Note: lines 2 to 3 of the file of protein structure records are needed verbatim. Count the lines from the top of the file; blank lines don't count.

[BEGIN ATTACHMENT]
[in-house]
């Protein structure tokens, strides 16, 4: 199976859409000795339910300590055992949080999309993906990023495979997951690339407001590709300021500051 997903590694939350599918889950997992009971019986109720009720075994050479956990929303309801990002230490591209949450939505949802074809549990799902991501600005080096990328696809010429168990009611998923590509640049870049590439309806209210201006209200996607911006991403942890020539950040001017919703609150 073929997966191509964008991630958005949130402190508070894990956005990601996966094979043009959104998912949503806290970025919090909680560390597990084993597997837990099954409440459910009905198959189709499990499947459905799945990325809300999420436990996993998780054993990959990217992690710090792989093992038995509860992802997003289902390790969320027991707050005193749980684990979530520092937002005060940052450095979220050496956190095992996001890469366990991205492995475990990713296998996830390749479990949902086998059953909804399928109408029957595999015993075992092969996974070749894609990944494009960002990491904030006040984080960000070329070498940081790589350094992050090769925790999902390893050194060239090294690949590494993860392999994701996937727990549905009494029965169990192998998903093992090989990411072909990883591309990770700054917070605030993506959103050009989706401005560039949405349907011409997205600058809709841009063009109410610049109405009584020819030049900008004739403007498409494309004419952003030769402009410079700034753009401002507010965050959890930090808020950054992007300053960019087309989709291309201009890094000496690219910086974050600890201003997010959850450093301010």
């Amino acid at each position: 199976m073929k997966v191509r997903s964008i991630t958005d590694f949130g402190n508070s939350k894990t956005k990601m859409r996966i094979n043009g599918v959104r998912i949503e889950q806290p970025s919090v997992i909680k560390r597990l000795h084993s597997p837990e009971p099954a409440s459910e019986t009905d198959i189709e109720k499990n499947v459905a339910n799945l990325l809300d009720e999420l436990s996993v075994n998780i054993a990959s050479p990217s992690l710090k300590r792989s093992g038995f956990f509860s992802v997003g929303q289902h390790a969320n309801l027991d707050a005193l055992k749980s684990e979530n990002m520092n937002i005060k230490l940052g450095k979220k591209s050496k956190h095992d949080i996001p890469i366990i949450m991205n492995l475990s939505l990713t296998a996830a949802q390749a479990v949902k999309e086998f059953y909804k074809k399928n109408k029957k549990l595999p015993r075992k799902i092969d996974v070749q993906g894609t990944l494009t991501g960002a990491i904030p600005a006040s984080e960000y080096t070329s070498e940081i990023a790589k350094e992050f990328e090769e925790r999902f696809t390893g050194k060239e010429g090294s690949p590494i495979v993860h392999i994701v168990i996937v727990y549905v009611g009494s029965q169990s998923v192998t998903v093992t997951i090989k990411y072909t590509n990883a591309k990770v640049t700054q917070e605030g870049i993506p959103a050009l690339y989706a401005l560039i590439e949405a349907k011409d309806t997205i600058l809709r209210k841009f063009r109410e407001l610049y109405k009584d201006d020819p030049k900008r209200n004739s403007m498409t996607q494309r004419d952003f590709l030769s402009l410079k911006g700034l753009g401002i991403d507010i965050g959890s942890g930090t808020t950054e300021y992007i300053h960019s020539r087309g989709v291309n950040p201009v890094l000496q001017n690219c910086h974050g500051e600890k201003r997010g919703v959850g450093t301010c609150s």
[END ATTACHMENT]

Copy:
């Protein structure tokens, strides 16, 4: 199976859409000795339910300590055992949080999309993906990023495979997951690339407001590709300021500051 997903590694939350599918889950997992009971019986109720009720075994050479956990929303309801990002230490591209949450939505949802074809549990799902991501600005080096990328696809010429168990009611998923590509640049870049590439309806209210201006209200996607911006991403942890020539950040001017919703609150 073929997966191509964008991630958005949130402190508070894990956005990601996966094979043009959104998912949503806290970025919090909680560390597990084993597997837990099954409440459910009905198959189709499990499947459905799945990325809300999420436990996993998780054993990959990217992690710090792989093992038995509860992802997003289902390790969320027991707050005193749980684990979530520092937002005060940052450095979220050496956190095992996001890469366990991205492995475990990713296998996830390749479990949902086998059953909804399928109408029957595999015993075992092969996974070749894609990944494009960002990491904030006040984080960000070329070498940081790589350094992050090769925790999902390893050194060239090294690949590494993860392999994701996937727990549905009494029965169990192998998903093992090989990411072909990883591309990770700054917070605030993506959103050009989706401005560039949405349907011409997205600058809709841009063009109410610049109405009584020819030049900008004739403007498409494309004419952003030769402009410079700034753009401002507010965050959890930090808020950054992007300053960019087309989709291309201009890094000496690219910086974050600890201003997010959850450093301010």
């Amino acid at each position: 199976m073929k997966v191509r997903s964008i991630t958005d590694f949130g402190n508070s939350k894990t956005k990601m859409r996966i094979n043009g599918v959104r998912i949503e889950q806290p970025s919090v997992i909680k560390r597990l000795h084993s597997p837990e009971p099954a409440s459910e019986t009905d198959i189709e109720k499990n499947v459905a339910n799945l990325l809300d009720e999420l436990s996993v075994n998780i054993a990959s050479p990217s992690l710090k300590r792989s093992g038995f956990f509860s992802v997003g929303q289902h390790a969320n309801l027991d707050a005193l055992k749980s684990e979530n990002m520092n937002i005060k230490l940052g450095k979220k591209s050496k956190h095992d949080i996001p890469i366990i949450m991205n492995l475990s939505l990713t296998a996830a949802q390749a479990v949902k999309e086998f059953y909804k074809k399928n109408k029957k549990l595999p015993r075992k799902i092969d996974v070749q993906g894609t990944l494009t991501g960002a990491i904030p600005a006040s984080e960000y080096t070329s070498e940081i990023a790589k350094e992050f990328e090769e925790r999902f696809t390893g050194k060239e010429g090294s690949p590494i495979v993860h392999i994701v168990i996937v727990y549905v009611g009494s029965q169990s998923v192998t998903v093992t997951i090989k990411y072909t590509n990883a591309k990770v640049t700054q917070e605030g870049i993506p959103a050009l690339y989706a401005l560039i590439e949405a349907k011409d309806t997205i600058l809709r209210k841009f063009r109410e407001l610049y109405k009584d201006d020819p030049k900008r209200n004739s403007m498409t996607q494309r004419d952003f590709l030769s402009l410079k911006g700034l753009g401002i991403d507010i965050g959890s942890g930090t808020t950054e300021y992007i300053h960019s020539r087309g989709v291309n950040p201009v890094l000496q001017n690219c910086h974050g500051e600890k201003r997010g919703v959850g450093t301010c609150s």